|12-06-2005, 04:32 PM||#1|
Join Date: Nov 2000
Location: Charlotte, NC
[Sports Central Newsletter] #131 - Why the BCS Still Doesn't Work
The Sports Central Newsletter
December 2005 - Issue #131
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|-- IN THIS ISSUE... --|
* Words From the Editor
* The O-Files: "Why the BCS Still Doesn't Work"
* Editor's Pick: "MLB Jeopardizes 2006 Season For Nationals"
* Hot Topics From the SCMB
* Shots From the Lip: "The Parody of Parity"
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|-- WORDS FROM THE EDITOR --|
This might be the last issue for 2005, but it's the beginning of a new era. As announced last month, Mike Round has stepped down from his position (although not entirely from the site, thankfully). This month, we usher in a new era as Bob Ekstrom takes over the "Shots From the Lip" column. Bob is a very talented writer hailing from New England, and he will be able to inject fresh energy into our little newsletter while also expanding its areas of coverage compared to before. Don't miss his debut column below and let us know what you think!
It's astonishing to think that the next time we come to you will be on New Year's Day 2006. We'll be heading into our eighth year of business, and really want to thank you for being a reader. Our site's audience has more than doubled in just a year, and it only makes our efforts all the more worthwhile. Fun tidbit to put things into perspective: SC started before there was a Google.com. Considering how we all rely on it on a daily basis, it really must have been a different age when this site started. Here's to another year of prosperity and the wonderful, although sometimes tainted, world of sports that ultimately unites us.
-- Marc James
Sports Central Owner & Founder
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|-- THE O-FILES --|
WHY THE BCS STILL DOESN'T WORK
By Brad Oremland
Given enough opportunities, even the most ill-conceived idea will yield some positive results. The BCS is not the most ill-conceived idea, so it's not surprising that it occasionally gives us something worthwhile, like this year's Rose Bowl. USC vs. Texas is the matchup everyone wants to see, and this January the Bowl Championship Series will deliver that game.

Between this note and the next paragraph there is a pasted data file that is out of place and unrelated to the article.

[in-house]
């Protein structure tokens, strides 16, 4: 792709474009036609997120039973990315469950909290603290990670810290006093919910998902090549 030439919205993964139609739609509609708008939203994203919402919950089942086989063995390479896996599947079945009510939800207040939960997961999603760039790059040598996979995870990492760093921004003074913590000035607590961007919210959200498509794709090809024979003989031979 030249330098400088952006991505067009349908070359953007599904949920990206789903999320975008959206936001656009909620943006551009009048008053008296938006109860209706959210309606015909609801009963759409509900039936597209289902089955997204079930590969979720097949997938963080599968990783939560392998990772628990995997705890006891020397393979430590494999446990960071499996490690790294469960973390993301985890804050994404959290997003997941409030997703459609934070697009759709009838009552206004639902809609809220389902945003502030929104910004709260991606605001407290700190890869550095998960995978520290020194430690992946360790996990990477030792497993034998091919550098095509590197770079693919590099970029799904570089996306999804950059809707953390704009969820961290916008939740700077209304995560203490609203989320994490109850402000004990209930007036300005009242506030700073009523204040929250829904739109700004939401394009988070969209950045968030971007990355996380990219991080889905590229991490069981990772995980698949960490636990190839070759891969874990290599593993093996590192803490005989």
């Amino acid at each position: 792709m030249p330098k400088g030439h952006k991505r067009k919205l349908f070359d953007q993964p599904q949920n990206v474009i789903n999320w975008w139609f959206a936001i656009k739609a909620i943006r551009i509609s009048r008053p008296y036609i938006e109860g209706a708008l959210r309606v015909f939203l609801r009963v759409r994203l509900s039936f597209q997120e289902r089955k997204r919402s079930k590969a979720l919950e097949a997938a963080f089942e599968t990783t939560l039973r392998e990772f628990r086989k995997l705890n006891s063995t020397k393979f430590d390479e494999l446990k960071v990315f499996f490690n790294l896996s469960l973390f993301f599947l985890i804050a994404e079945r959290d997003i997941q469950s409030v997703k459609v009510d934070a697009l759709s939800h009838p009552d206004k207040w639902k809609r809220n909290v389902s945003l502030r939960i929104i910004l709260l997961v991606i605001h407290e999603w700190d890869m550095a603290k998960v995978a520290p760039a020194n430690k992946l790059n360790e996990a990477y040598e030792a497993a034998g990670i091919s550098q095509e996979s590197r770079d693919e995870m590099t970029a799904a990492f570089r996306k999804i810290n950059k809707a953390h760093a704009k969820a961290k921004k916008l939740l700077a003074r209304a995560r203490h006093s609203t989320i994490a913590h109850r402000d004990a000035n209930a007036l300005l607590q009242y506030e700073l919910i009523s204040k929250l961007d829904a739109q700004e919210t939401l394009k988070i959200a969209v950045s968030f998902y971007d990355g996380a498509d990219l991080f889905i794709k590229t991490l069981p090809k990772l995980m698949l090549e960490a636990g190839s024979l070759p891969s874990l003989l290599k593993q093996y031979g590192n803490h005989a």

Don't mistake this as reason to praise the BCS, though. The system lucked into exactly two undefeated major-conference teams this season, but most years, that won't happen. Take last season, when five Division I-A teams went undefeated. SEC Champion Auburn was relegated to the Sugar Bowl and never got a chance to play for the top ranking. 11-0 Utah pounded Pittsburgh in the Fiesta Bowl. Boise State wasn't even included in the BCS, losing to Louisville in the Liberty Bowl. Didn't Auburn and Utah, at least, deserve a chance to compete for the top ranking? How can you call it a national championship if a third of the country thinks the best team didn't even get invited?
2004 wasn't even the worst year the BCS has had. The year before, Oklahoma, LSU, and USC all finished with one loss. Louisiana State defeated Oklahoma in the Sugar Bowl, USC handled fourth-ranked Michigan in Pasadena, and the AP and Coaches polls voted different champions. People talk about Southern Cal's shot at a three-peat, but in 2003, they didn't even play in the official title game.
In 2001, Miami was a consensus number one, but there was significant debate over Nebraska's selection as the Hurricanes' opponent in the Rose Bowl, even before the Huskers lost in a blowout. That was the year that people really started getting fired up about the inequity of the BCS.
Each of those scenarios could occur again. Or what if you mix and match something like an undefeated Utah (2004) with a group of one-loss teams (2003). How do you tell a team that won every game that you're going to crown a national champion, but it's not going to participate in the process? Add to all this the constant changes to correct problems with the ranking system itself, and the BCS is a certified disaster.
None of the problems has been fixed. The system changes a little each year, and every year a new problem is tweaked. The BCS is such a disgrace that the Associated Press demanded the BCS not use its rankings as part of the system any more. Instead of all these little changes, the BCS should be adapted into an eight-team playoff.